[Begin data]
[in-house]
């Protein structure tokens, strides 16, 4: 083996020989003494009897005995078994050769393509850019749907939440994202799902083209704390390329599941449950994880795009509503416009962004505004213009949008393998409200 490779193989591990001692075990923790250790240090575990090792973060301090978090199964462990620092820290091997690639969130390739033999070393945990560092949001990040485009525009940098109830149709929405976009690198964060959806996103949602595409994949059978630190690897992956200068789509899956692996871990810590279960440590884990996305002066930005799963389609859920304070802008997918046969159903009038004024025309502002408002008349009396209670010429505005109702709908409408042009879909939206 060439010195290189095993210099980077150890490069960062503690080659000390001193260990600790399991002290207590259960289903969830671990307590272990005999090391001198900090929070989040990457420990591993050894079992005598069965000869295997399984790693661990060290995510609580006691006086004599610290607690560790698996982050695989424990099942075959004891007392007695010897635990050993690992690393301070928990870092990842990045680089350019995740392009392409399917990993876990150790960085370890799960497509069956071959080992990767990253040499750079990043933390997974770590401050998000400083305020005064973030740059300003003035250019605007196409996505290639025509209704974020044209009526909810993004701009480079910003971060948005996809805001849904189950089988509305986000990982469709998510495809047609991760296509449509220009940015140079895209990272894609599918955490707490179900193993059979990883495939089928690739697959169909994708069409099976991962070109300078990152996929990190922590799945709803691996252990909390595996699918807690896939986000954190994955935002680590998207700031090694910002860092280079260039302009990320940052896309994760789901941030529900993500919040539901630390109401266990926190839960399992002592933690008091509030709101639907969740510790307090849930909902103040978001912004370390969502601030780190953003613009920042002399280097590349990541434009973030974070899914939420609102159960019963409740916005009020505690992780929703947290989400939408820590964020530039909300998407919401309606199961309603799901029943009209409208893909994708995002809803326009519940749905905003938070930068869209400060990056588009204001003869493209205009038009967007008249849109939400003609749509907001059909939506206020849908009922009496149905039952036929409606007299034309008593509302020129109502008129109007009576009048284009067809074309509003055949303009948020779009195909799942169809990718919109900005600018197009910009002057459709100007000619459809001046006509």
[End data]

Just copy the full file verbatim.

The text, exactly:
[in-house]
């Protein structure tokens, strides 16, 4: 083996020989003494009897005995078994050769393509850019749907939440994202799902083209704390390329599941449950994880795009509503416009962004505004213009949008393998409200 490779193989591990001692075990923790250790240090575990090792973060301090978090199964462990620092820290091997690639969130390739033999070393945990560092949001990040485009525009940098109830149709929405976009690198964060959806996103949602595409994949059978630190690897992956200068789509899956692996871990810590279960440590884990996305002066930005799963389609859920304070802008997918046969159903009038004024025309502002408002008349009396209670010429505005109702709908409408042009879909939206 060439010195290189095993210099980077150890490069960062503690080659000390001193260990600790399991002290207590259960289903969830671990307590272990005999090391001198900090929070989040990457420990591993050894079992005598069965000869295997399984790693661990060290995510609580006691006086004599610290607690560790698996982050695989424990099942075959004891007392007695010897635990050993690992690393301070928990870092990842990045680089350019995740392009392409399917990993876990150790960085370890799960497509069956071959080992990767990253040499750079990043933390997974770590401050998000400083305020005064973030740059300003003035250019605007196409996505290639025509209704974020044209009526909810993004701009480079910003971060948005996809805001849904189950089988509305986000990982469709998510495809047609991760296509449509220009940015140079895209990272894609599918955490707490179900193993059979990883495939089928690739697959169909994708069409099976991962070109300078990152996929990190922590799945709803691996252990909390595996699918807690896939986000954190994955935002680590998207700031090694910002860092280079260039302009990320940052896309994760789901941030529900993500919040539901630390109401266990926190839960399992002592933690008091509030709101639907969740510790307090849930909902103040978001912004370390969502601030780190953003613009920042002399280097590349990541434009973030974070899914939420609102159960019963409740916005009020505690992780929703947290989400939408820590964020530039909300998407919401309606199961309603799901029943009209409208893909994708995002809803326009519940749905905003938070930068869209400060990056588009204001003869493209205009038009967007008249849109939400003609749509907001059909939506206020849908009922009496149905039952036929409606007299034309008593509302020129109502008129109007009576009048284009067809074309509003055949303009948020779009195909799942169809990718919109900005600018197009910009002057459709100007000619459809001046006509």